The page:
Sinner: Sacrifice For Redemption Invokes Dark Souls, Caters to Masochists

Everyone knows about Dark Souls, correct? Just in case, Dark Souls is a series of action RPGs with gothic flavoring that are known for amazing and drawn out fights with boss monsters of gigantic proportions, and also has a reputation for being somewhat challenging. Because of the ridiculous level of difficulty infused with quality game design, this series of games can be frustrating but at the same time equally rewarding when a powerful nemesis has been bested. Someone saw these well thought out and extremely punishing boss battles and must have said to themselves what if we cut out all that exploration nonsense and just focused on boss fights like this? Also, let’s not level up the character when they beat a boss, let’s make them level down. This cruel and sadistic train of thought is what led to Sinner: Sacrifice for Redemption which is just as brutal of a gaming experience as it sounds, but like the series it just got compared to, it can be equally rewarding.

Sinner: Sacrifice for Redemption focuses on the story of Adam, a lad who has committed a great sin for which he must atone. In order for this sinner to gain redemption, Adam has to complete eight trials, and by complete eight trials we mean defeat eight gigantic scary boss monsters in mortal combat. Each of the first seven of these adversaries represent one of the seven deadly sins, so essentially we are taking on the role of a sinner to go wage war against sin itself. Typically warring against abstract concepts doesn’t yield the best results, though since these sins have a physical manifestation Adam might fair a bit better, though let’s hope there is no horrible laughing scene like in that other game where Sin was the main antagonist.


Having to tackle eight Dark Souls style bosses is scary in itself, but as stated above this game has a level down mechanic, which is basically an RPG character progression done in reverse. Before Adam fights any of these sinful opponents, he needs to prove he is serious in his repentance by making a sacrifice which can be done in the form of dulling his blade, softening his armor or shortening his health bar. Each sacrifice is cumulative, so he may begin the game as a well equipped strapping young lad and enter into the final confrontation weak, feeble, and with equipment barely suited for anything beyond horseplay.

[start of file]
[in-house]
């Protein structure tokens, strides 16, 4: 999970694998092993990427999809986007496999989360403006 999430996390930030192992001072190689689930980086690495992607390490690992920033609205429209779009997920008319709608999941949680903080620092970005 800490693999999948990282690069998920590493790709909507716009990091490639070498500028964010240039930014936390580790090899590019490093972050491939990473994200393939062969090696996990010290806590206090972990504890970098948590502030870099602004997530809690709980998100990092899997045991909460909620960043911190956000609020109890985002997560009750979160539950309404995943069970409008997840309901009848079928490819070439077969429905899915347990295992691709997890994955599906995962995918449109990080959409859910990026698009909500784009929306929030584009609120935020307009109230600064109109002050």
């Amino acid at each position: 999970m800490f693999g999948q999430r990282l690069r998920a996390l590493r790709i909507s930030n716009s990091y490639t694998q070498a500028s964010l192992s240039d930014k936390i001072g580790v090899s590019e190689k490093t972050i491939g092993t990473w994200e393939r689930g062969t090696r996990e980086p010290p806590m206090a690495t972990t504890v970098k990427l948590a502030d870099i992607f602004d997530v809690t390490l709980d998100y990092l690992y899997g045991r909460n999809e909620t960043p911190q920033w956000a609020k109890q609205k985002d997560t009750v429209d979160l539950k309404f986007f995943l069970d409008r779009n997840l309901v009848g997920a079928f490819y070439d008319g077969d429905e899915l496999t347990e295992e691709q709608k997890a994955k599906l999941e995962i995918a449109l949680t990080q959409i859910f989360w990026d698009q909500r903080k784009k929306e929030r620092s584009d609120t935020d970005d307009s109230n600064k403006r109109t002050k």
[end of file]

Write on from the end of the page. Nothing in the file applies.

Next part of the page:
The visual style of Sinner: Sacrifice for Redemption is quite nice to look at, it combines the gothic atmosphere and enemy design aesthetic of the Dark Souls games and mixes that with cel shaded anime. The opponents do have interesting designs which is a definite plus since players will be looking at them a lot. Since the bulk of the game is essentially boss fights, these enemies are designed to be fought in long, drawn out battles even if the player doesn’t ever die. And they will die. Repeatedly. What makes this title good is despite the extreme difficulty, the fights are fair if once the player learns how to respond to the enemy’s behavior and develops the quick reflex responses victory becomes obtainable.


Sinner: Sacrifice for Redemption is not a game for the easily frustrated, but for anyone who thought the boss fights in Dark Souls were the best part of the franchise or just likes a good challenge in general Sinner: Sacrifice for Redemption has potential to turn into an essential title. Multiple endings, unique weapons and items and different game modes are promised to increase replay value though no concrete information is currently available at this time regarding the specifics. Currently Sinner: Sacrifice for Redemption is being developed from the ground up by Chinese studio Dark Star and will be published by Another Indie sometime in 2018.